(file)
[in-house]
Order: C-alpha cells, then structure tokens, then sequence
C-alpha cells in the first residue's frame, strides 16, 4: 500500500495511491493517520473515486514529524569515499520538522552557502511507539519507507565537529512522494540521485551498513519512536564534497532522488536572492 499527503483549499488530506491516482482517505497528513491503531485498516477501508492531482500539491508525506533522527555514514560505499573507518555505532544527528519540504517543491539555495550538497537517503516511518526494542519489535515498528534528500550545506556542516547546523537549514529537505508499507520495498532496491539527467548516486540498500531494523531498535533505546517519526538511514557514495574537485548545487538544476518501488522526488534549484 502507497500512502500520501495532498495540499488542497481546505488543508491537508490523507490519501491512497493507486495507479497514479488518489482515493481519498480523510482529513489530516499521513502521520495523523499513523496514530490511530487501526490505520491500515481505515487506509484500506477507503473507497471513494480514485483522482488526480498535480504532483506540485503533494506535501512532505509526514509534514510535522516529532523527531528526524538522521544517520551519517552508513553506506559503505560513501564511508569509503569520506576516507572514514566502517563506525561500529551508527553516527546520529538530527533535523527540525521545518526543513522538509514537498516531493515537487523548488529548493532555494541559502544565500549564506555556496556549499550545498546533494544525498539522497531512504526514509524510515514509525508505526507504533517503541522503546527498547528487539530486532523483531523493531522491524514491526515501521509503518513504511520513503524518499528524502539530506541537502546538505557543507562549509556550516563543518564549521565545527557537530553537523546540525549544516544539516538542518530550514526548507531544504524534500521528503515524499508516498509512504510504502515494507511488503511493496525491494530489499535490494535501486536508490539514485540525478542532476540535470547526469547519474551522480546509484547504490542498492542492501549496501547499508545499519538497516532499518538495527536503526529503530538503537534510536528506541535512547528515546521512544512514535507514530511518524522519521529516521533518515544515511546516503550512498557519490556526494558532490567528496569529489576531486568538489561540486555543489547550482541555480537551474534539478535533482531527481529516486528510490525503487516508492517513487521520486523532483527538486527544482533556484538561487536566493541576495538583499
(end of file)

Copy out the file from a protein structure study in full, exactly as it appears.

[in-house]
Order: C-alpha cells, then structure tokens, then sequence
C-alpha cells in the first residue's frame, strides 16, 4: 500500500495511491493517520473515486514529524569515499520538522552557502511507539519507507565537529512522494540521485551498513519512536564534497532522488536572492 499527503483549499488530506491516482482517505497528513491503531485498516477501508492531482500539491508525506533522527555514514560505499573507518555505532544527528519540504517543491539555495550538497537517503516511518526494542519489535515498528534528500550545506556542516547546523537549514529537505508499507520495498532496491539527467548516486540498500531494523531498535533505546517519526538511514557514495574537485548545487538544476518501488522526488534549484 502507497500512502500520501495532498495540499488542497481546505488543508491537508490523507490519501491512497493507486495507479497514479488518489482515493481519498480523510482529513489530516499521513502521520495523523499513523496514530490511530487501526490505520491500515481505515487506509484500506477507503473507497471513494480514485483522482488526480498535480504532483506540485503533494506535501512532505509526514509534514510535522516529532523527531528526524538522521544517520551519517552508513553506506559503505560513501564511508569509503569520506576516507572514514566502517563506525561500529551508527553516527546520529538530527533535523527540525521545518526543513522538509514537498516531493515537487523548488529548493532555494541559502544565500549564506555556496556549499550545498546533494544525498539522497531512504526514509524510515514509525508505526507504533517503541522503546527498547528487539530486532523483531523493531522491524514491526515501521509503518513504511520513503524518499528524502539530506541537502546538505557543507562549509556550516563543518564549521565545527557537530553537523546540525549544516544539516538542518530550514526548507531544504524534500521528503515524499508516498509512504510504502515494507511488503511493496525491494530489499535490494535501486536508490539514485540525478542532476540535470547526469547519474551522480546509484547504490542498492542492501549496501547499508545499519538497516532499518538495527536503526529503530538503537534510536528506541535512547528515546521512544512514535507514530511518524522519521529516521533518515544515511546516503550512498557519490556526494558532490567528496569529489576531486568538489561540486555543489547550482541555480537551474534539478535533482531527481529516486528510490525503487516508492517513487521520486523532483527538486527544482533556484538561487536566493541576495538583499